The Best Way To Store Beans

the-best-way-to-store-beans

I believe this is one of the best ways to store beans for long term storage.

To store beans beyond one year, here’s what I do:

 
The reason I say it’s “one of the best ways” is because it allows me to store a large variety of beans and legumes without having to buy large bulk quantities of each variety to be stored in 5-gallon pails with Mylar bags and oxygen absorbers (unless I particularly want to keep 50 pounds or more of one type of dry bean or another of course…).

This method costs some, and it increases the cost per pound to store the beans, but in my opinion – it’s irrelevant for the purpose of long term food storage and preparedness.

Since we like a variety of beans (rather than buying a 50 pound sack of one type of bean for example) we buy them at the grocery store in their 1-pound packages.

Like I said, we enjoy a wide variety of beans (legumes) and this enables us to pick and choose what we store ahead in a diversified way.

 
vacuum-sealed-beans

As you can see in the picture, to store them, we first vacuum seal each individual one-pound bag of beans with our FoodSaver and vacuum seal bags.

Besides the initial outlay for the cost of a FoodSaver (which we’ve had for quite some time and use it on all sorts of things – paying for itself already), the cost is that of a vacuum seal bag.

Each bag costs about 50-cents, which does increase the per-pound cost of the beans fairly dramatically (percentage wise). However this cost is miniscule when considering what you’re doing (storing ahead for emergency). Plus, the cost of food is only going to continue to rise, so the more you acquire at today’s prices, the better off you’ll be in the long run.

I also believe that to store beans this way (vacuum sealed with a FoodSaver type sealer), may be better for shelf life longevity than that of storing a bulk quantity of beans in a Mylar bag (with an oxygen absorber) in a 5-gallon bucket.

Reason being – it appears to me that a kitchen vacuum sealer removes more air than an oxygen absorber packet. The 1-pound bags of beans are really tight – hard as a brick with no air left inside. On the other hand, Mylar bags with oxygen absorbers (in 5-gallon buckets) don’t seem to draw out as much air comparatively. Sure, more O2 absorbers would help, but that’s just my general instinct…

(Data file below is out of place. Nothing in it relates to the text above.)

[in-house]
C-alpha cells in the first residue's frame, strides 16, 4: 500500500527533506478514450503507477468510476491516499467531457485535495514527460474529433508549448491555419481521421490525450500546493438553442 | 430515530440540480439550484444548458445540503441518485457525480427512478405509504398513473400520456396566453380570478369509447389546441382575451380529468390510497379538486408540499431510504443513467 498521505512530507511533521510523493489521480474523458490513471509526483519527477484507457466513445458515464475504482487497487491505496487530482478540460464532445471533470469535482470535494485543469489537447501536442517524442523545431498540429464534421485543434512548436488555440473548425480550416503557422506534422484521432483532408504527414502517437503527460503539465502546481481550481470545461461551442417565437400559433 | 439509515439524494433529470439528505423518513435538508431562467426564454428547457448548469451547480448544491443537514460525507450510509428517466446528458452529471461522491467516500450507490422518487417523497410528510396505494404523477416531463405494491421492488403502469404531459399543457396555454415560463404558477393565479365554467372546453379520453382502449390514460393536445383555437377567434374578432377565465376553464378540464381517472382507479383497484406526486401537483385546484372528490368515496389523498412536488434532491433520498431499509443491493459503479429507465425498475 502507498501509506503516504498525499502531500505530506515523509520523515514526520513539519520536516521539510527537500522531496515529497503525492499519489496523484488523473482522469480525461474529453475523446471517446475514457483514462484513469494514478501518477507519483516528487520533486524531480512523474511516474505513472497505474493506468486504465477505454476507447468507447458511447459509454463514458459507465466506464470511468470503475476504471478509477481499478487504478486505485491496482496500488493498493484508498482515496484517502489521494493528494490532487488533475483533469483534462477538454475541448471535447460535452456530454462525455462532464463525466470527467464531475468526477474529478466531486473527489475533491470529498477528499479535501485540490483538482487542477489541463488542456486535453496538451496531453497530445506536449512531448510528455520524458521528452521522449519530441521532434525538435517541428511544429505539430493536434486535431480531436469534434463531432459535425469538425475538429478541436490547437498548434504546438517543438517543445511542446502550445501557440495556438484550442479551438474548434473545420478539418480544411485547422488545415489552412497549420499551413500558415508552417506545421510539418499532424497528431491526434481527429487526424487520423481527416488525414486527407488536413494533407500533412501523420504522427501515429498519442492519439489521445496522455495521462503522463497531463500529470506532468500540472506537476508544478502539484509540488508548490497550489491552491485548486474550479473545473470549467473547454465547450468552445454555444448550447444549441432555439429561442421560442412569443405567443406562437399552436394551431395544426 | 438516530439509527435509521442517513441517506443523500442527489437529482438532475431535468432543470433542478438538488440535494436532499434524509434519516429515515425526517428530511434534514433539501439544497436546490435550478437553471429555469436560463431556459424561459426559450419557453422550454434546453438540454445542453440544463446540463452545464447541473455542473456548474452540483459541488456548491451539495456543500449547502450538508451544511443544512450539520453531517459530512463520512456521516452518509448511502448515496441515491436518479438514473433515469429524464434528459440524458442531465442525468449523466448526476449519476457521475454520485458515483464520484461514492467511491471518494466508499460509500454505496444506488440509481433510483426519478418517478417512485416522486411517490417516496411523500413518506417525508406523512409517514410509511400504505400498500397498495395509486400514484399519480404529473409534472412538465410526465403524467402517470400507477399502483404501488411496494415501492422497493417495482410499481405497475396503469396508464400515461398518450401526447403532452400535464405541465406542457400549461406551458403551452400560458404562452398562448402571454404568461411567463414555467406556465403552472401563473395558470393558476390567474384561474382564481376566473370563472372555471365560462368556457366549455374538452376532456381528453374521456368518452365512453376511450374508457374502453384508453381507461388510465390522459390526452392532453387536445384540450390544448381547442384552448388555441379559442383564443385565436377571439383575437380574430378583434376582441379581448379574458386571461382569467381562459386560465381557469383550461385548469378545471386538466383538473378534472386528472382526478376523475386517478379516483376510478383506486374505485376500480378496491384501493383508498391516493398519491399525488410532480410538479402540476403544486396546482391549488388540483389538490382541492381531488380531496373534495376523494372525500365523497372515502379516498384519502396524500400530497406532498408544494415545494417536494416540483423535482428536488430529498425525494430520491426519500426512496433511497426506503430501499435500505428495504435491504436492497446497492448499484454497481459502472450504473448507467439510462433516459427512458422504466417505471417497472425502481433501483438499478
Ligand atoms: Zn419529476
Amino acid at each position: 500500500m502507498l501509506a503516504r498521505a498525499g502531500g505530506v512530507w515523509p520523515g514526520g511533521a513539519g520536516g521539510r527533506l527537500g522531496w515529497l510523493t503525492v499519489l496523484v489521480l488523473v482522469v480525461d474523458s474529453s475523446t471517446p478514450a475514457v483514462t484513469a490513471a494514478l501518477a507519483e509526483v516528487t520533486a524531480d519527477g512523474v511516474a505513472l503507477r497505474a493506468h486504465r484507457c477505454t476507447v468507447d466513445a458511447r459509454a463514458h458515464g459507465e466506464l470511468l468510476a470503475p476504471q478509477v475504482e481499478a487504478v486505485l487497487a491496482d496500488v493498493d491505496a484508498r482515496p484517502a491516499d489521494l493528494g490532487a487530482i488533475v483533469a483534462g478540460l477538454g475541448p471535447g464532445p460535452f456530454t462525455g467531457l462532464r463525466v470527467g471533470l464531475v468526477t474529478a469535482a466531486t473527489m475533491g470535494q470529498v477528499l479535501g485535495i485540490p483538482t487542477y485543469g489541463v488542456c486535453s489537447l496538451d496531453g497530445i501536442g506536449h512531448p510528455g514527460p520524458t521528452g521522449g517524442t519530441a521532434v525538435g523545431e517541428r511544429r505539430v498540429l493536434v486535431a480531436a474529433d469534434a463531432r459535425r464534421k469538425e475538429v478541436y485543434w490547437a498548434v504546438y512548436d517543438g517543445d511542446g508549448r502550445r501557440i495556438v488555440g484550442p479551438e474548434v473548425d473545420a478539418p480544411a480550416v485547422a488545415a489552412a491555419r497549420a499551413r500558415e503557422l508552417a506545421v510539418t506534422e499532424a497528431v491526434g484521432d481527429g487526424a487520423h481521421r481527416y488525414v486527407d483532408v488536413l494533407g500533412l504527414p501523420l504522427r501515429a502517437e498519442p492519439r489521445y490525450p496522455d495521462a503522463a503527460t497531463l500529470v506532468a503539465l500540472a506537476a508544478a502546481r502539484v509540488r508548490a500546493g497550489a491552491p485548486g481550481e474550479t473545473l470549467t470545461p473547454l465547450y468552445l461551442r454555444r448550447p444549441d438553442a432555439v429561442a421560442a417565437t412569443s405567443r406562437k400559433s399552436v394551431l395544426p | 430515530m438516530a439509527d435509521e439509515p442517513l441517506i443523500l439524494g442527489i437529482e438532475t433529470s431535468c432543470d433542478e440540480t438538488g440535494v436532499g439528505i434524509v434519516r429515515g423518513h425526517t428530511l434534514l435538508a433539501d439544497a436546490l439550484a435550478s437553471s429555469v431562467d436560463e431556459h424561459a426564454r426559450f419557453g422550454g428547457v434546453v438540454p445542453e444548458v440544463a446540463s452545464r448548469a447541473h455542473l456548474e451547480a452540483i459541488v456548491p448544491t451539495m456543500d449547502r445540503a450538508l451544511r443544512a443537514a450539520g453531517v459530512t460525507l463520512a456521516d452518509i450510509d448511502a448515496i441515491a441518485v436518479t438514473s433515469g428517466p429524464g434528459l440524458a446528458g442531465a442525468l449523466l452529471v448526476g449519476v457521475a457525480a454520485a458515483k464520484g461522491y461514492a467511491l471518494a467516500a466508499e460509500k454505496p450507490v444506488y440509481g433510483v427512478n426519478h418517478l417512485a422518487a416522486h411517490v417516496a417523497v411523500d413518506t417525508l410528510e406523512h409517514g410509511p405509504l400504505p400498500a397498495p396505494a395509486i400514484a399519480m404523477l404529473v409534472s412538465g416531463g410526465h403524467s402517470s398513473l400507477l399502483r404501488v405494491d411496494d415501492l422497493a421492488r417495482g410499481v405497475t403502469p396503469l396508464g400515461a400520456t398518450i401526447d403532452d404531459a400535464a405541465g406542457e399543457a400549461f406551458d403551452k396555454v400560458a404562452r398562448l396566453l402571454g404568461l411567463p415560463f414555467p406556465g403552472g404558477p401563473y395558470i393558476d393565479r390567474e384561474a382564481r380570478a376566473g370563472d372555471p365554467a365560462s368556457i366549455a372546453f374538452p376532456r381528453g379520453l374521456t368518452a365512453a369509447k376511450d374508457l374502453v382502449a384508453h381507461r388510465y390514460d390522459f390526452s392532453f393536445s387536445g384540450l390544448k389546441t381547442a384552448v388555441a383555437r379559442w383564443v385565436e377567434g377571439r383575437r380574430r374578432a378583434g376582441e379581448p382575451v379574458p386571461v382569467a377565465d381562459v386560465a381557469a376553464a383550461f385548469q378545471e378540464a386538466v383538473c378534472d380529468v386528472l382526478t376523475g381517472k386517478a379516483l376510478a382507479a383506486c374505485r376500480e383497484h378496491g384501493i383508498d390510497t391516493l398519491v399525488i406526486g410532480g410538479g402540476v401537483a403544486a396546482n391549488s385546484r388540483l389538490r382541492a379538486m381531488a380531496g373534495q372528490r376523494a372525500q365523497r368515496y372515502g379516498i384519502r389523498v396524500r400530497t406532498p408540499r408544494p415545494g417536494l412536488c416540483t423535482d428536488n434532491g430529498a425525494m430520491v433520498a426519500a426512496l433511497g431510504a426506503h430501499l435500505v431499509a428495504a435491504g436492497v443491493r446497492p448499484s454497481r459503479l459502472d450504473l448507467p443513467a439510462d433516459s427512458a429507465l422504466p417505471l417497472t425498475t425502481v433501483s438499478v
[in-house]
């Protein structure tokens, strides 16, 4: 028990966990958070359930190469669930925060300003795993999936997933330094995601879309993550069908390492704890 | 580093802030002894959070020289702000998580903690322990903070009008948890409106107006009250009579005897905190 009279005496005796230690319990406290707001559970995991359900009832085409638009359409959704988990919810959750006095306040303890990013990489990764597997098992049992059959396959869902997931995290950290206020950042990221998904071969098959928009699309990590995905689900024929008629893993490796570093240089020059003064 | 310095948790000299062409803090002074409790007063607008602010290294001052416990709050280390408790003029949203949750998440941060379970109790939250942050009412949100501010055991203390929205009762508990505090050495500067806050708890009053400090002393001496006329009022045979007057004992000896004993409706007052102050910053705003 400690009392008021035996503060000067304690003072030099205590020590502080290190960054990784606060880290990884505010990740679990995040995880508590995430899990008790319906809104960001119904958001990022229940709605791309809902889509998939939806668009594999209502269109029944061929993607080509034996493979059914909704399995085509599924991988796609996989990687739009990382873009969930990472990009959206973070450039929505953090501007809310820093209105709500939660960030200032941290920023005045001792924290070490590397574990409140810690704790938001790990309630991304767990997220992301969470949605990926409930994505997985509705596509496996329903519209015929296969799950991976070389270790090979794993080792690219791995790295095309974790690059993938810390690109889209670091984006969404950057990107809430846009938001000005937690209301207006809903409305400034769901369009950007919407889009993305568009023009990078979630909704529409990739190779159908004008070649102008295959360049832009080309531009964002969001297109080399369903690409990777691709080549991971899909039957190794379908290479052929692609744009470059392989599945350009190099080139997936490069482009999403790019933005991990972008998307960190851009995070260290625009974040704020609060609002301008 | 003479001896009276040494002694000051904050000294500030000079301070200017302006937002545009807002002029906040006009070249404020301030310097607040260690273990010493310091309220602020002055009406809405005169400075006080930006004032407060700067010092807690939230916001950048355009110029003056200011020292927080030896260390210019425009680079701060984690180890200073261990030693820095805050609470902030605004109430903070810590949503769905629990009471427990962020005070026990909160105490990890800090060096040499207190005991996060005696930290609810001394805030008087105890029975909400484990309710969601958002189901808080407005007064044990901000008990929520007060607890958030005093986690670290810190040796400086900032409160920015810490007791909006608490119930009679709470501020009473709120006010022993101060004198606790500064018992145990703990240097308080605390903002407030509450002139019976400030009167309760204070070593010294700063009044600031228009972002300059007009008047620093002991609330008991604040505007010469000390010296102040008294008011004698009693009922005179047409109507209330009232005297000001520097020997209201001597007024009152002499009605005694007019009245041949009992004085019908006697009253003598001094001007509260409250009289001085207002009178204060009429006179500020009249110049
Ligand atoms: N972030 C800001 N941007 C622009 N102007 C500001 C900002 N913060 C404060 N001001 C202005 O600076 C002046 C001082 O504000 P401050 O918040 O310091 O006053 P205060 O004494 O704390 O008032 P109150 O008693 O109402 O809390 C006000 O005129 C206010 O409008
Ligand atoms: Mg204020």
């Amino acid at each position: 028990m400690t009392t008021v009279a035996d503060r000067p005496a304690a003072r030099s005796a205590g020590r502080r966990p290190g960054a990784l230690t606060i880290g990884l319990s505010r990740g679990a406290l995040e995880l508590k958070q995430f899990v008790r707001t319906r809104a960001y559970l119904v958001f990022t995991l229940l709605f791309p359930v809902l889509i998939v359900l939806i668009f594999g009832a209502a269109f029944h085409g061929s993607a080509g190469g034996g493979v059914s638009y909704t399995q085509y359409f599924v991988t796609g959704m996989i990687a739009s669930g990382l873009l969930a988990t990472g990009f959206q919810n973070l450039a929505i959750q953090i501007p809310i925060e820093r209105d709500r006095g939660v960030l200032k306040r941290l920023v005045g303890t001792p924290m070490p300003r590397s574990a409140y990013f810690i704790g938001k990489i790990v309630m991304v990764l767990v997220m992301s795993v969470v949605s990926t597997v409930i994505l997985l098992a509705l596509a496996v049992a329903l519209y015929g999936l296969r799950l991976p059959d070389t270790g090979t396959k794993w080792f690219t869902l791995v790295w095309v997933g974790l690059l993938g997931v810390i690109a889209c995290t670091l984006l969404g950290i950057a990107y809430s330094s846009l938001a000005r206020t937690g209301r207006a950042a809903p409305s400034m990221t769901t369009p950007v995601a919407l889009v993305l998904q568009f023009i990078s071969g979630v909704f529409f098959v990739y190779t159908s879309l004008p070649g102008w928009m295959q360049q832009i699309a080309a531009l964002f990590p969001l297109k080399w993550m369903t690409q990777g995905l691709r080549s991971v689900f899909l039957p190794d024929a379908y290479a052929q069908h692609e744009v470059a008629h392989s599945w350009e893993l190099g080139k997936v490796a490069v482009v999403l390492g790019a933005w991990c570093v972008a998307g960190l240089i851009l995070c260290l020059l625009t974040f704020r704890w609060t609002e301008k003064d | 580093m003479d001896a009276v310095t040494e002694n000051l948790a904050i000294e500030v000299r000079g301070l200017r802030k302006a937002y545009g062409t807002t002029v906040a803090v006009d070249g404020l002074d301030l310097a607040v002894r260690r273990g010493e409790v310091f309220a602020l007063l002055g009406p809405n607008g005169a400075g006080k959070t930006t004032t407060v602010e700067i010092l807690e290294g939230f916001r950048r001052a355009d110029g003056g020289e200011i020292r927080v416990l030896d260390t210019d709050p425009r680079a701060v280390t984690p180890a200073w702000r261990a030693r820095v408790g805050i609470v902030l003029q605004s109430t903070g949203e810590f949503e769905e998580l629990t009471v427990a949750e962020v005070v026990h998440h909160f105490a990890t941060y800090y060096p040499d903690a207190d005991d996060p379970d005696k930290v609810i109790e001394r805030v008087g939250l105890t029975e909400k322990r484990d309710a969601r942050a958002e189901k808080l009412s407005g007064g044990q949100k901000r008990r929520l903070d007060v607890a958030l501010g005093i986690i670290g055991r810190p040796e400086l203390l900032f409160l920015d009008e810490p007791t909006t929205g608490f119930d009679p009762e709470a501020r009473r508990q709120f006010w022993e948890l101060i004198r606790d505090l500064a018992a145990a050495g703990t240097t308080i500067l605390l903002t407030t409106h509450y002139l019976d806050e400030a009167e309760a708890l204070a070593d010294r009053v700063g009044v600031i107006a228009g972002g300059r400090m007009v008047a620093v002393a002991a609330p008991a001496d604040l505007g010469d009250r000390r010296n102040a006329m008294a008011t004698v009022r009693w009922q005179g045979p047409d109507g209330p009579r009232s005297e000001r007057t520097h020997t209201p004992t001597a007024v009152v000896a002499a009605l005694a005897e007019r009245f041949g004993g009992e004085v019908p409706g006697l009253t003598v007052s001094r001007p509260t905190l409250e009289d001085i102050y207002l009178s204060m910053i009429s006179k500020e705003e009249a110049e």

As you can also see in the picture above, in a single heavy duty Sterlite 70-Qt plastic bin I can easily hold 50 pounds of individually sealed bags of beans. That’s a-lot of beans. They will store well for many years. I estimate 5 years without issue. Even then, probably no problem with just some extra soak time for the aged beans…

Just think about it – with just two bins of beans, you’re looking at 100 pounds. That will go a long way (with rice and/or other ingredients) in your emergency meal plans!

Did you know that rice and beans are a great survival combination?

Again, I think this is one of the best ways to store beans for the long term because it enables you to buy and store a variety – which would be particularly important to avoid food fatigue in a SHTF situation.

On the other hand, if your intention is to store large quantities of beans for lots of people, then the traditional method of filling 5 gallon buckets with bulk ordered beans (and sealing them with oxygen absorbers) is going to be more cost effective (per pound) and quicker to accomplish.

How do you store your beans?

My FoodSaver Vacuum Sealer

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